Good Stress, Bad Stress

Like cholesterol, there is good stress and bad stress.  Bad stress brings fear (of failure) and disruption (to your health).  Good stress on the other hand, comes from challenging ourselves, which in turn, helps with our development and growth.

The boys have been going to their Kung Fu summer camp this week at the Shaolin Temple Quanfa Institute.  Initially, they were a bit stressed by all the practice and how hard Shifu was pushing them.  Then, two days into it, something clicked.  They felt stronger, more focused and leaner.  They were proud of their stances, they were fast and strong and eager to perform!  The stress brought out the best in them.

For me, as a new driver (at 46 no less!), I noticed that I was feeling stress when driving on the highway.  Initially, I didn’t realize that my body was stressed.  When I noticed it, I became aware of how much I was concentrating to do the right things: merging, watching the big truck in front of me, checking for pedestrians, slowing down…  A few days into it, something clicked.  I felt more aware, more confident and more focused.  I was proud of how much I improved, and at the same time, understanding that it was still going to take a great deal of practice to be a good driver.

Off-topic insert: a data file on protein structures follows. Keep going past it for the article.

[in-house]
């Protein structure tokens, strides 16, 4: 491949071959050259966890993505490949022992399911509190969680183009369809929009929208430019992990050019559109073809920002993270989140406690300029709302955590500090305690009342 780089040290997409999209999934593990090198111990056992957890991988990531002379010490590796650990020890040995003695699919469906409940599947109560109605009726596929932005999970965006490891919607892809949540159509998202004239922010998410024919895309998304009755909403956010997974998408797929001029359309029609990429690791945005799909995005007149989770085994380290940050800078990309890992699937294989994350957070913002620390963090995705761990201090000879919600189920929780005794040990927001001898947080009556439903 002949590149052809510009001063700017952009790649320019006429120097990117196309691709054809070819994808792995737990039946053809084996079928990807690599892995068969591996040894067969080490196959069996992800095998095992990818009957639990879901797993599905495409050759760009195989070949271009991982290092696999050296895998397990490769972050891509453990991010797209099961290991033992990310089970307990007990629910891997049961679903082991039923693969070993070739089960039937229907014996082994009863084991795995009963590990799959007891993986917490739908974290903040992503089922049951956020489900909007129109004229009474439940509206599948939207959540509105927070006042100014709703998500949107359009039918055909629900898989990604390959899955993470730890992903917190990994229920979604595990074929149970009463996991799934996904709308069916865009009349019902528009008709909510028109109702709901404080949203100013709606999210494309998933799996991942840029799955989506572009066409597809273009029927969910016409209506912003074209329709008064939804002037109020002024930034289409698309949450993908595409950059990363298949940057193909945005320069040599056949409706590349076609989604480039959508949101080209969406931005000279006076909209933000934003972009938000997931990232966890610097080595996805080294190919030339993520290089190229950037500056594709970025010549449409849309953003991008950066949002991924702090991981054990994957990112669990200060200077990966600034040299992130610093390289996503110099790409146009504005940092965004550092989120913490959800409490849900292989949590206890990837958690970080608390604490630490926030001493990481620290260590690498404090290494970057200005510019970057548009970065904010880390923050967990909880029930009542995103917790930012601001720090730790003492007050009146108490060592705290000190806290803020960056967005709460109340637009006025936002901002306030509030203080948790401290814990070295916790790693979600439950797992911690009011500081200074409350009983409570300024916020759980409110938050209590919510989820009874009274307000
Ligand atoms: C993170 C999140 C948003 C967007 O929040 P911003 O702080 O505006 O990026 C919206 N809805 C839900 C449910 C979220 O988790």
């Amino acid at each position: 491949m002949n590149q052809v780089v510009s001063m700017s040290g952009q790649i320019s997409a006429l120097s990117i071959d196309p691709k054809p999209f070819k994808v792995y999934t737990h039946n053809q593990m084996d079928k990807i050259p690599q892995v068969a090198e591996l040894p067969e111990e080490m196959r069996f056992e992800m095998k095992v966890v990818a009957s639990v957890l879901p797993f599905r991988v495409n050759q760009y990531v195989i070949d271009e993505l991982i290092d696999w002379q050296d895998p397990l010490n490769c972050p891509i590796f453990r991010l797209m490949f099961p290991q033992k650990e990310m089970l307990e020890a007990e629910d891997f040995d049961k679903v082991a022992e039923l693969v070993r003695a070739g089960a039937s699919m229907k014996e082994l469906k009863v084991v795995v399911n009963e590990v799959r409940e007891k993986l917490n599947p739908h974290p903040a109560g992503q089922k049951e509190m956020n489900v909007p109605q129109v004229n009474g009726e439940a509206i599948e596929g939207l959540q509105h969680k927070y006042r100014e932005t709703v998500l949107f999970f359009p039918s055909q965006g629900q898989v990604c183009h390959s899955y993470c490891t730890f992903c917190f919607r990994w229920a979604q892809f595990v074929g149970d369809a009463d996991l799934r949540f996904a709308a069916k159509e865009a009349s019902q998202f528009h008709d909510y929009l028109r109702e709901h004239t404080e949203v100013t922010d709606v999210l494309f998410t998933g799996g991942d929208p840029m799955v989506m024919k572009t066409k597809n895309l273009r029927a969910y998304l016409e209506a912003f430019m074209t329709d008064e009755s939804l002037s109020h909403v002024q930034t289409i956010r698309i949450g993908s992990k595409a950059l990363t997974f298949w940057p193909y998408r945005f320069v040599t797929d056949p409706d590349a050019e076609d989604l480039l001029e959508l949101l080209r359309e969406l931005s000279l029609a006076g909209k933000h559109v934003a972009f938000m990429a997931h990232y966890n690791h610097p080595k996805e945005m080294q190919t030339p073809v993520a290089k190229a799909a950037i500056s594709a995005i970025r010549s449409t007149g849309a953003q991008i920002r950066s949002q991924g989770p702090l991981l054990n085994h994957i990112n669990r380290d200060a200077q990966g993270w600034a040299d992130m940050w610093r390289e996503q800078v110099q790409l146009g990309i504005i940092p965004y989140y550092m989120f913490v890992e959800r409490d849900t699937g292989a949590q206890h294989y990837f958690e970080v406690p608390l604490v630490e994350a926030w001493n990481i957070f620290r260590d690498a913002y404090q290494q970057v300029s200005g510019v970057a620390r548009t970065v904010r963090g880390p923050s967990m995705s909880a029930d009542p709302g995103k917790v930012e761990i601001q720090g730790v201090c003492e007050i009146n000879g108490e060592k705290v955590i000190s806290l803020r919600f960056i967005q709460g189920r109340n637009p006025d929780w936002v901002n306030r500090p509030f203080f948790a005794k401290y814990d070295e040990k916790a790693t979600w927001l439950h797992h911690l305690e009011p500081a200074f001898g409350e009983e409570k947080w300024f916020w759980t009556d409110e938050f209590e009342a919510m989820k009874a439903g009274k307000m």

Good stress: makes you better!

Bad stress on the other hand comes from toxic relationships, lack of constructive communication and constant unknowns. Bad stress causes frustration, anger, confusion and ultimately hurts our health.  There will always be unknowns in life, but we all need to work harder at improving our relationships through communication… or removing ourselves from relationships that hurt us.

Bad stress: makes you sick!

It is up to us to see what kinds of stress we are under and how to address them: rise up to the challenge and develop… or get out of the situation quickly!

It Was Pretty Bad

I’ve struggled with my weight.  All my life.

When my family returned to Taiwan after living in North America for 8 years, I was 11.  The sales lady from the clothing store took one look at me and shook her head disapprovingly.  “No ekes, ekes, ello – you too big.  We no have your sizee.”

Even though I have athletic tendencies and enjoy various sports, I am very much a couch potato, a book worm, an all-day administrator desk person… After the birth of my first son, the pounds melted away from nursing and lack of sleep, but that didn’t happen after the second.  At nearly 200 pounds, my body ached all over, I panted after running up two flights of stairs at the subway station and I could barely keep up with my ‘real’ full time job at work and my second full time job taking care of my children.

“Mommy, when I turn my head to look at you, I can see your tummy sticking out.  Is there a baby in there?”

My parents were worried about my health, my BFF offered to do some gym training and my husband checked on me at 10 pm to make sure I wasn’t succumbing to all the fast food commercials, poking my head in the fridge and eating the kids’ lunches for the next day.

“Hey, your mommy is here to pick you up!”  “No, my mommy’s at work.” “She’s got glasses, she has black hair and she’s fat.” “Oh yeah, that’s my mom.”

The stress of decision-making at work coupled with feeling like an inadequate mother led to stress eating, which led to feeling bad about myself, which led to more stress, which also led to worsening health and so on.  I was in my early 40s and my mind and body were falling apart.